Earlier this month I was invited to New York City to screen the latest movie from Focus Features, Suffragette. This film is a must see for everyone, but especially for women and girls. After seeing it, I realize how little I knew about the Suffragette movement, and I want to be sure my daughters understand the horror of what these strong women went through to help secure our right to vote and to be respected.
If we allow women to vote, it will mean the loss of social structure. ~ from Suffragette
The film is based on a true events about the fight for women's equal rights in early 20th century Britain. Maud, brilliantly played by Carey Mulligan, is a working wife and mom. She sees things happening in her workplace, like sexual and emotional abuse. Influenced by a co-worker who stands up for herself, Maud begins to see there might be hope for women to be treated more fairly.
Secretly recruited to join the U.K.'s Suffragette movement, Maud stays on the outskirts and wants no part of the violence. But the more she sees, the more she realizes she can't not stand up for herself and her friends. Helena Bonham Carter, playing Edith Ellyn, a law-breaking leader of the movement, is also an inspiration to Maud. At one point in the movie, Maud says, We break windows. We burn things. Because war is the only thing men listen to.
Take a minute and watch the trailer. I still get goosebumps when watching it, and I've probably seen it ten times.
Impelled by Emmeline Pankhurst, played by Meryl Streep, Maud risks losing everything to fight for the cause. Watching the sacrifice is absolutely heartbreaking. The physical abuse that Maud and other women endured is so difficult to watch, but Maud stood strong and would not back down as the authorities expected. And I'm thankful they stood their ground, through it all, because I can't imagine living my life under those conditions. These women really did risk everything for women's right to vote. They risked their jobs, their homes, even their children. And they risked their lives.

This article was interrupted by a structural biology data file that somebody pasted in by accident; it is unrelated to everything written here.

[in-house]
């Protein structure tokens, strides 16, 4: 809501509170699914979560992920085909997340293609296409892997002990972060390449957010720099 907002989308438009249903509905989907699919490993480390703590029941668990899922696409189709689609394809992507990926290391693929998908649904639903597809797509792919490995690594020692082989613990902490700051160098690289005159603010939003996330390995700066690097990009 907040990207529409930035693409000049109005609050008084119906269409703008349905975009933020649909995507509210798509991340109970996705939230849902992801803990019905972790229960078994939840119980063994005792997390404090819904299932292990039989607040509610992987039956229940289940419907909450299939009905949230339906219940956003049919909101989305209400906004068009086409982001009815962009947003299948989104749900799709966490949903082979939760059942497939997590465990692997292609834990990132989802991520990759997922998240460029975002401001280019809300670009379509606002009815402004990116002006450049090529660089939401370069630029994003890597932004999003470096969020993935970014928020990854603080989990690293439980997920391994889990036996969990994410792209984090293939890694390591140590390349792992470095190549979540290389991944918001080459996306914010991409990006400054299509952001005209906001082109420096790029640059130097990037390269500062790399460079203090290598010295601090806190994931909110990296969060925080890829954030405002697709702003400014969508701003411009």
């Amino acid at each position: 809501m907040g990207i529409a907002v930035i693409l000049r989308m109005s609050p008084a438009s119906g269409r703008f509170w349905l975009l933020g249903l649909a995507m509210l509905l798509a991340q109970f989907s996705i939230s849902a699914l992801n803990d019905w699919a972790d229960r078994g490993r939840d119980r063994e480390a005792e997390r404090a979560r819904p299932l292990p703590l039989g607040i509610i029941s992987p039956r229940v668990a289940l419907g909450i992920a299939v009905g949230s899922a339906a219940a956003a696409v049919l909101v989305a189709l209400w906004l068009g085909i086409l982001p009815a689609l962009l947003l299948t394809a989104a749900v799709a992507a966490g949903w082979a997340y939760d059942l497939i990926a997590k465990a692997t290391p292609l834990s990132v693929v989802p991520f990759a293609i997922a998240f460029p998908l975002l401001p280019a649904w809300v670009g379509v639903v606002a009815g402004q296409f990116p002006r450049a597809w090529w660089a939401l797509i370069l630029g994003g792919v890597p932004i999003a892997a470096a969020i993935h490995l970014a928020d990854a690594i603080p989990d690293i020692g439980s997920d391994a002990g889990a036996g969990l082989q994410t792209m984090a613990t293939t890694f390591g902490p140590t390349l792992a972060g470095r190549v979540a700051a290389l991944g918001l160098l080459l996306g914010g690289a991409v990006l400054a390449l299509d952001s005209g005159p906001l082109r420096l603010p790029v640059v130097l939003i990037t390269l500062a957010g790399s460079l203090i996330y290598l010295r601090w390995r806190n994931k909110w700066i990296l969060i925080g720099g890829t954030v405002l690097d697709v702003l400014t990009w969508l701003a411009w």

I would love to see this movie shown in schools eventually. Perhaps school groups should see it now. It's an important piece of history that has been overlooked. I urge people to come out and see it. The women who risked it all deserve to have a place in history. It's long overdue. In fact, Seija Rankin of E!Online said, But for me, each minute of Suffragette was a brutal reminder at how painfully uninformed I was. Well said, Seija. Thank you for saying exactly what I was feeling.
Suffragette opened in theaters in LA and New York on Friday, and will be in theaters across the country soon. Check your local listings and see this film when it's in your city. And please come back and share your thoughts.
Thanks to the team at Focus Features for inviting me to see the film as well as interview the creators. It was an honor to be included in this event.